Vitamins – along with minerals – are nutrients your body needs in small amounts to function properly.
According to the NHS, most people should be able to get all the nutrients they need from a healthy, balanced diet.
However, during winter, people may be at risk of deficiency from particular vitamins due to the change in weather.
Additionally, topping up on particular vitamins could also help protect against cold weather-related conditions.
Here are the three key vitamins to ensure you’re getting enough of.
This is one of the main nutrients people can become deficient in during autumn and winter.
A lack of sunlight – the most efficient source of vitamin D – means levels can drop, causing symptoms of muscle weakness, unexplained fatigue and difficulty thinking clearly.
In the long-term this could lead to bone pain and a condition called osteomalacia in adults.
While oily fish, egg yolks and red meat are all sources, it is not possible to get enough from food alone.
It is recommended all adults take a 10mcg supplement of vitamin D every day, and particularly between October and early March.
It has long been thought to prevent a cold, however 2010 research found that taking vitamin C everyday did not reduce a person’s risk of getting one.
What the vitamin can do, though, is lower severity of symptoms and shorten a cold’s duration.
This is particularly important during winter when there is a spike in people suffering a cold.
Getting enough also helps protect cells and keeps them healthy, maintain healthy skin, blood vessels, bones and cartilage, and helps with wound healing.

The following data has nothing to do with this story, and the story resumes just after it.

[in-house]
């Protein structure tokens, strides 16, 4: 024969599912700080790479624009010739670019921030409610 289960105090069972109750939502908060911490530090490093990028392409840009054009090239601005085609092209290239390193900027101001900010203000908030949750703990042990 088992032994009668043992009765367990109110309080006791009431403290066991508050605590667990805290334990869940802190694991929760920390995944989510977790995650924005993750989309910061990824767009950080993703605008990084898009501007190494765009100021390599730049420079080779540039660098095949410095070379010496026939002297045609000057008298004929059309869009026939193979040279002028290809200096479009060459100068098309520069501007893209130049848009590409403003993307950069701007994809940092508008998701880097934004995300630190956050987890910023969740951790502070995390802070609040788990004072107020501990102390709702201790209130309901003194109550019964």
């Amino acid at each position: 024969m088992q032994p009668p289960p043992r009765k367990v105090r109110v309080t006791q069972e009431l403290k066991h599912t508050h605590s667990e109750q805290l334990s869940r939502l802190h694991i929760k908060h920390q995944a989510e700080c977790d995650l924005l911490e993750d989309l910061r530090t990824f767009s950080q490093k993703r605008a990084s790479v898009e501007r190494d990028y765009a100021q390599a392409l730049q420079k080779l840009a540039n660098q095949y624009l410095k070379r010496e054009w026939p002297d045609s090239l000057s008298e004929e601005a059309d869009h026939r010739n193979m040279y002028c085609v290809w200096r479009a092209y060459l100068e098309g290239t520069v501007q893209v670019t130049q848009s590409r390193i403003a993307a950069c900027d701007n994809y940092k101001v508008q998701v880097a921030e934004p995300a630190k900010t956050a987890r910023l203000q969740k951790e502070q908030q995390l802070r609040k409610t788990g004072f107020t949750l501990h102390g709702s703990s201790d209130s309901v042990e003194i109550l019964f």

Being deficient can also lead to scurvy – a rare conditions which can cause joint pain, tiredness, red dots on the skin, and bleeding of the gums.
Good sources include oranges, red and green peppers, strawberries, blackcurrants, broccoli, brussels sprouts, and potatoes.
Between the ages of 19 and 64 you need 40mg a day.
There are eight B vitamins – including B1, B2, B3, B5, B6, B7, B9 and B12 – and they crucial for helping our body function.
However, the role of vitamin B12 in particular, could help us during the colder months.
Vitamin B12, which can be found in meat, milk and cheese, is needed for making red blood cells and nerves.
It has been shown to help those suffering from feelings of anxiety or depression.
This is particular important during winter when people are more at risk of feelings of depression, winter blues or seasonal affective disorder (SAD).